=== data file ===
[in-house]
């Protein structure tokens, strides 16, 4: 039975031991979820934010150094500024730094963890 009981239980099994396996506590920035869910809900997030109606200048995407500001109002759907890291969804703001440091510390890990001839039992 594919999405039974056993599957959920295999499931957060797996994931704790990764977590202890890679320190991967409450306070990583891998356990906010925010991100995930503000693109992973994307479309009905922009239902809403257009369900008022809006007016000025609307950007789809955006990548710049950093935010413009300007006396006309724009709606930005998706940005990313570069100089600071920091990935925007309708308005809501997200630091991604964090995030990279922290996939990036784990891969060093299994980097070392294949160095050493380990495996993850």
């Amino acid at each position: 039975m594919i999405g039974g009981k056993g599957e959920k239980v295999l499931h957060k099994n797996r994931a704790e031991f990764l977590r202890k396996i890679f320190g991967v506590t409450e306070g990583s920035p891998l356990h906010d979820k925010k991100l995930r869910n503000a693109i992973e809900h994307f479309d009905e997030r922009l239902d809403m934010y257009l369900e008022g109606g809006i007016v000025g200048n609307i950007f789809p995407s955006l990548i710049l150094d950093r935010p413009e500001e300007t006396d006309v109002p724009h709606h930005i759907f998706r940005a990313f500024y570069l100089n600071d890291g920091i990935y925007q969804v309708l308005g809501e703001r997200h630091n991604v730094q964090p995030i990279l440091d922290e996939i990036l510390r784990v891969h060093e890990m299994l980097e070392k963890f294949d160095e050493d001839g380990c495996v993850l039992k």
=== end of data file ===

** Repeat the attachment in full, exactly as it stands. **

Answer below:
[in-house]
């Protein structure tokens, strides 16, 4: 039975031991979820934010150094500024730094963890 009981239980099994396996506590920035869910809900997030109606200048995407500001109002759907890291969804703001440091510390890990001839039992 594919999405039974056993599957959920295999499931957060797996994931704790990764977590202890890679320190991967409450306070990583891998356990906010925010991100995930503000693109992973994307479309009905922009239902809403257009369900008022809006007016000025609307950007789809955006990548710049950093935010413009300007006396006309724009709606930005998706940005990313570069100089600071920091990935925007309708308005809501997200630091991604964090995030990279922290996939990036784990891969060093299994980097070392294949160095050493380990495996993850």
């Amino acid at each position: 039975m594919i999405g039974g009981k056993g599957e959920k239980v295999l499931h957060k099994n797996r994931a704790e031991f990764l977590r202890k396996i890679f320190g991967v506590t409450e306070g990583s920035p891998l356990h906010d979820k925010k991100l995930r869910n503000a693109i992973e809900h994307f479309d009905e997030r922009l239902d809403m934010y257009l369900e008022g109606g809006i007016v000025g200048n609307i950007f789809p995407s955006l990548i710049l150094d950093r935010p413009e500001e300007t006396d006309v109002p724009h709606h930005i759907f998706r940005a990313f500024y570069l100089n600071d890291g920091i990935y925007q969804v309708l308005g809501e703001r997200h630091n991604v730094q964090p995030i990279l440091d922290e996939i990036l510390r784990v891969h060093e890990m299994l980097e070392k963890f294949d160095e050493d001839g380990c495996v993850l039992k």